Those of you who’ve followed my work in the last 2 or 3 will know I’ve been working to develop a GCSE pathway for students wanting to use technology as their instrument. I have to admit, the original PTP project became less in my thinking, but as we returned to school (in September 2020), after Covid national lockdown 1, the students really needed a sense of the structure the PTP gave, but I hadn’t included it in their course so far.
In November 2020, I began a review of the 2015 book. I found the book itself to be just as helpful as it was before and decided it was unnecessary to write a new edition for now, but I really wanted to challenge the students to go even deeper into composition and decided there was an opportunity to design an updated Progression Tasks Project.
PTP2021 contains many of the original tasks. I’ve added more steps to help with the understanding of melody and included tasks requiring a demonstration of the music both in the written form and using technology. There’s a new column to confirm the evidence required to pass each task, an e-book of charts to complete and a series of on-demand YouTube videos creating access for every young person, not just those in my school. Just as in the original PTP, vocabulary is at the centre, encouraging students to use the most appropriate musical language as they explore, create, listen and compose their music.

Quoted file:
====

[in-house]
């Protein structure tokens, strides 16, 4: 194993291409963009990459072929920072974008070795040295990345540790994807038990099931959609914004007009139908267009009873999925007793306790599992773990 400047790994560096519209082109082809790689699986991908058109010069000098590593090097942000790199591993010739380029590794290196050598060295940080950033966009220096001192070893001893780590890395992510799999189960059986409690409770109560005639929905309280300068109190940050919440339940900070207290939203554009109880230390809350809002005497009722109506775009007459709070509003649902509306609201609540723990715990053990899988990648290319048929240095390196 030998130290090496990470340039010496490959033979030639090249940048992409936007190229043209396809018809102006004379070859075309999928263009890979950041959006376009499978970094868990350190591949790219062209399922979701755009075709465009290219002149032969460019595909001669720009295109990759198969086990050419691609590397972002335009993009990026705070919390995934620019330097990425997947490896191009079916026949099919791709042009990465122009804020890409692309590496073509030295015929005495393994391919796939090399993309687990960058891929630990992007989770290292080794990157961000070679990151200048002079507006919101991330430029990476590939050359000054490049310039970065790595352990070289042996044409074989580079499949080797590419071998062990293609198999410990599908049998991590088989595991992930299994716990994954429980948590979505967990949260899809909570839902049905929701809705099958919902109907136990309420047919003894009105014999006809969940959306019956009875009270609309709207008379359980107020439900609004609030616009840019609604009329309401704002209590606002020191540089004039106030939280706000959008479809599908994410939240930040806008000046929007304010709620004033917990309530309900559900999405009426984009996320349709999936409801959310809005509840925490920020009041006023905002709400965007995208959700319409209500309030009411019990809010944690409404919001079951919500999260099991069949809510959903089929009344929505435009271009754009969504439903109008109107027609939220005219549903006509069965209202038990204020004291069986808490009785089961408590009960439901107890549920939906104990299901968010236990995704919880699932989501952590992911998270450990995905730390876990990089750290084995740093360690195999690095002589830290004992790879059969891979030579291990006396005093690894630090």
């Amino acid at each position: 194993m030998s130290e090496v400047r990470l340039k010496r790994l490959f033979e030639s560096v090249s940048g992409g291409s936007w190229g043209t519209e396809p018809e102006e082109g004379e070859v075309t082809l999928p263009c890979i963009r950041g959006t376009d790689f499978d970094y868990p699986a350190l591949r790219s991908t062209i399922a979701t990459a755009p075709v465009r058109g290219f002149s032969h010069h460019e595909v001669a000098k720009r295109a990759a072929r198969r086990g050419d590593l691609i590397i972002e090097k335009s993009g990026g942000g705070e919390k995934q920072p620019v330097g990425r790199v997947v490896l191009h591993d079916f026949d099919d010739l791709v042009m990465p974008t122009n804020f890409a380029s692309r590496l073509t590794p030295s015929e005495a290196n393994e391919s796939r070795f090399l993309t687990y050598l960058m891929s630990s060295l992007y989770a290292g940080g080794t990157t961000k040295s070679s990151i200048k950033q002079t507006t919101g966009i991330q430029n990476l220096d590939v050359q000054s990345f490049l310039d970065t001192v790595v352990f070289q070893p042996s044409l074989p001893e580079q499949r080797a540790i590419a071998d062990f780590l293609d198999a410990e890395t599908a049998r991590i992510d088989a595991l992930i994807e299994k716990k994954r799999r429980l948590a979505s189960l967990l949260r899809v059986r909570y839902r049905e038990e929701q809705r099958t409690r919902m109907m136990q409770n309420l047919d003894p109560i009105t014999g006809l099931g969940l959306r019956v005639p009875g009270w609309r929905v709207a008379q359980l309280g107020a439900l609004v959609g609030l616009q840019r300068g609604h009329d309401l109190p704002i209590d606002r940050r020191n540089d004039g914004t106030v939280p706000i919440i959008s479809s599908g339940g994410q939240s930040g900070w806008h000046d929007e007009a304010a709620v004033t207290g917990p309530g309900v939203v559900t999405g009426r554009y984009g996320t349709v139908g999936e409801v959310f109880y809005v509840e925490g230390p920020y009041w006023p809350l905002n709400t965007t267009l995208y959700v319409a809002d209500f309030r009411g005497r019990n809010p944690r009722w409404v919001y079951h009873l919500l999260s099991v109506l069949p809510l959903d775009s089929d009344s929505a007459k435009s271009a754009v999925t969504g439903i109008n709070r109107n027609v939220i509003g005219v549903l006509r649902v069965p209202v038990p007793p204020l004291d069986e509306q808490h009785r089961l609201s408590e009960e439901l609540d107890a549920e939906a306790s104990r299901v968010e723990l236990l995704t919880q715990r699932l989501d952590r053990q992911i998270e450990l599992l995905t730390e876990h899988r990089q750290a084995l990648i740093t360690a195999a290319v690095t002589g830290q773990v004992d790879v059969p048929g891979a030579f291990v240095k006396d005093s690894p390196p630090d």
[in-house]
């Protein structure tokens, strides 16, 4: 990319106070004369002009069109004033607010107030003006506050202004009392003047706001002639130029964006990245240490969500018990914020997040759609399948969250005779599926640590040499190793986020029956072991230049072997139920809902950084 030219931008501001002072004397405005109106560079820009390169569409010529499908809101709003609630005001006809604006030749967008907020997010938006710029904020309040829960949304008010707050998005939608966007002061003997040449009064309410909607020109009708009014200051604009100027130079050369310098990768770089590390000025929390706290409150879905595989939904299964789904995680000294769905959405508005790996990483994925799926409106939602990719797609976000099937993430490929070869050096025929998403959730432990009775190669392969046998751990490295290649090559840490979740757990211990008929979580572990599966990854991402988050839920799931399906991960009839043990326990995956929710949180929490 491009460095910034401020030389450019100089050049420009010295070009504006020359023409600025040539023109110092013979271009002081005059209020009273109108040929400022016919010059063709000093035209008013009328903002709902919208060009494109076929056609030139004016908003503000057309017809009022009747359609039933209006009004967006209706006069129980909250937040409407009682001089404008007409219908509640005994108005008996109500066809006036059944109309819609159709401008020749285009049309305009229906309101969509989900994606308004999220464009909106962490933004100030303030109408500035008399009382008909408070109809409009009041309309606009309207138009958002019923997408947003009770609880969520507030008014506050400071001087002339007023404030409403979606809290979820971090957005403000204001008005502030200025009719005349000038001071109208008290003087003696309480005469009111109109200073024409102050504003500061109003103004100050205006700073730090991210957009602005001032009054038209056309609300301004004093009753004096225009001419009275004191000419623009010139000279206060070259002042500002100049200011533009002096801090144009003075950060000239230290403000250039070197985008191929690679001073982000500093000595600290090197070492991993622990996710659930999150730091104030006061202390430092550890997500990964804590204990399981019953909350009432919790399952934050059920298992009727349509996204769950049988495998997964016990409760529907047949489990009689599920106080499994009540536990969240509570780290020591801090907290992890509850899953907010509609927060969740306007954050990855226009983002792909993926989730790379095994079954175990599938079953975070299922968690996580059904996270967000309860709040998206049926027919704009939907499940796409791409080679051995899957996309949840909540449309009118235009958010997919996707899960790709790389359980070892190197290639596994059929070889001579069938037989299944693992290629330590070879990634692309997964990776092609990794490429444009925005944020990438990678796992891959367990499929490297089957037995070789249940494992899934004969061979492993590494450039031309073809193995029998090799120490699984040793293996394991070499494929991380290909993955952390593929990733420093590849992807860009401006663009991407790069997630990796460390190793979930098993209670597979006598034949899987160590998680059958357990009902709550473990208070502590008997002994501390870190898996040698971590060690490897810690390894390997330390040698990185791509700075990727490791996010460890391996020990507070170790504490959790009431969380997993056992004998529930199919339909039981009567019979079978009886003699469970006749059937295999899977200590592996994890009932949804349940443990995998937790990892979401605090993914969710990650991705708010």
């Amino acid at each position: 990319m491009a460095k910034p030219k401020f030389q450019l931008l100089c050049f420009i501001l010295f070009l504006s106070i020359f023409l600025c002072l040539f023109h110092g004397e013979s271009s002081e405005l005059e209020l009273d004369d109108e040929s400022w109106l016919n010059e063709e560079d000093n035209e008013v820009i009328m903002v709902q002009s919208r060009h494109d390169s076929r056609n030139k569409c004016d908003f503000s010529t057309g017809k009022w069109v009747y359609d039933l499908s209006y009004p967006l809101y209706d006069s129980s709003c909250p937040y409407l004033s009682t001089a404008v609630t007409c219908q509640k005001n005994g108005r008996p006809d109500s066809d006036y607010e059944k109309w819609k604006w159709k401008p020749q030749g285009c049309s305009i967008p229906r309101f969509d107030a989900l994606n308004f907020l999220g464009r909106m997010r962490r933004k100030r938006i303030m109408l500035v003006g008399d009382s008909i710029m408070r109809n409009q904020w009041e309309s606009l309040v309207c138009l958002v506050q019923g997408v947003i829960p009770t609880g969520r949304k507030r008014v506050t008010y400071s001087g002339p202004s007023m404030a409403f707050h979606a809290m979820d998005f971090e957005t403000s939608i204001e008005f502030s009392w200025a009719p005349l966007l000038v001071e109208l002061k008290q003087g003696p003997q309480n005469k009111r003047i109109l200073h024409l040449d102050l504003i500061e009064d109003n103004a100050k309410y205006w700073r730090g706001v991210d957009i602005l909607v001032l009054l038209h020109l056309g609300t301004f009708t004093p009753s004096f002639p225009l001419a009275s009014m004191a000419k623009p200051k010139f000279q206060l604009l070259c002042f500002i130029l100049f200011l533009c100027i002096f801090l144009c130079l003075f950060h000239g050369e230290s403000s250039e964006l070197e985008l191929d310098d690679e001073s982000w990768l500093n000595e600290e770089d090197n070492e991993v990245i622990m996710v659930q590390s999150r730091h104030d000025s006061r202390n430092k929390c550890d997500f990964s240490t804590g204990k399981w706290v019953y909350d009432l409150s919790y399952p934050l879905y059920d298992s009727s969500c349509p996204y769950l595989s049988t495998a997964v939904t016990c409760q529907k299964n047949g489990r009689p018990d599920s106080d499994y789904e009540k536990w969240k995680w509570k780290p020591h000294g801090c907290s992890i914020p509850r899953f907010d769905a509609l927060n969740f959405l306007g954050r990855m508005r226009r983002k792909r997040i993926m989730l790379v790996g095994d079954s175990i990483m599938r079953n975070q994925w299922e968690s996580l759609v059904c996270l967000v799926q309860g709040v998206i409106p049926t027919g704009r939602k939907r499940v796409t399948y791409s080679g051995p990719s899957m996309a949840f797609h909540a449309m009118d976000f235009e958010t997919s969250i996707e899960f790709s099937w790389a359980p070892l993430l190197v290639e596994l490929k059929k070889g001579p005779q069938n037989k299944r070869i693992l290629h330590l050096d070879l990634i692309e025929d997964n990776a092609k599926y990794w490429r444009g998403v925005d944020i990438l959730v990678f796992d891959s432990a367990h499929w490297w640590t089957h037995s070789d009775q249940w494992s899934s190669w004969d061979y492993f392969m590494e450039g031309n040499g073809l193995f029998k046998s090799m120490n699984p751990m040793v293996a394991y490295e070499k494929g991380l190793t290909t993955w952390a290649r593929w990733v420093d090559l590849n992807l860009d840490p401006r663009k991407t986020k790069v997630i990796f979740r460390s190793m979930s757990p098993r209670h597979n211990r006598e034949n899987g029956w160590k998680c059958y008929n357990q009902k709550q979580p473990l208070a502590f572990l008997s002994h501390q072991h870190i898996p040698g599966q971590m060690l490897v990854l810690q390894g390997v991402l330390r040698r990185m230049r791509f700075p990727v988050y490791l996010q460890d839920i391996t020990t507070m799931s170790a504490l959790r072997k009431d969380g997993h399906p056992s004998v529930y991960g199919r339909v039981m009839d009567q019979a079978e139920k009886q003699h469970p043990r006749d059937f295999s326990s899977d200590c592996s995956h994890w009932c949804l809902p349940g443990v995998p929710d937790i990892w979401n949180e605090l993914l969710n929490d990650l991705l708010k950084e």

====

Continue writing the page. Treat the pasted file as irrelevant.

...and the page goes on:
The project now includes an advanced composition section. Tasks 32-40 are designed to be accessible to all students, but to especially challenge those aspiring to a grade 9.
PTP2021 was first used by year 9 and 10 students in January 2021, as we entered the 3rd National Covid lockdown. The progress of the 69 students was extraordinary and gave them much confidence at a time when learning had to be remote.
To mark this 10th Anniversary of developments, I’ve decided to share the lockdown work of one of my year 10 students. I’m so grateful to the family for giving permission for the work to be shared. This is an amazing example of the musical learning and creation that’s been possible during the 8 weeks of remote learning. The video presentation of this work is available here
The PTP2021 Task List and Chart E-book is available as a free download at www.davelowemusiconline.com
How to Write Great Music: Understanding the Process from Blank Page to Final Product is available here
Listen to the finished compositions of some of Dave’s students here
Access to the On—Demand videos for PTP2021 here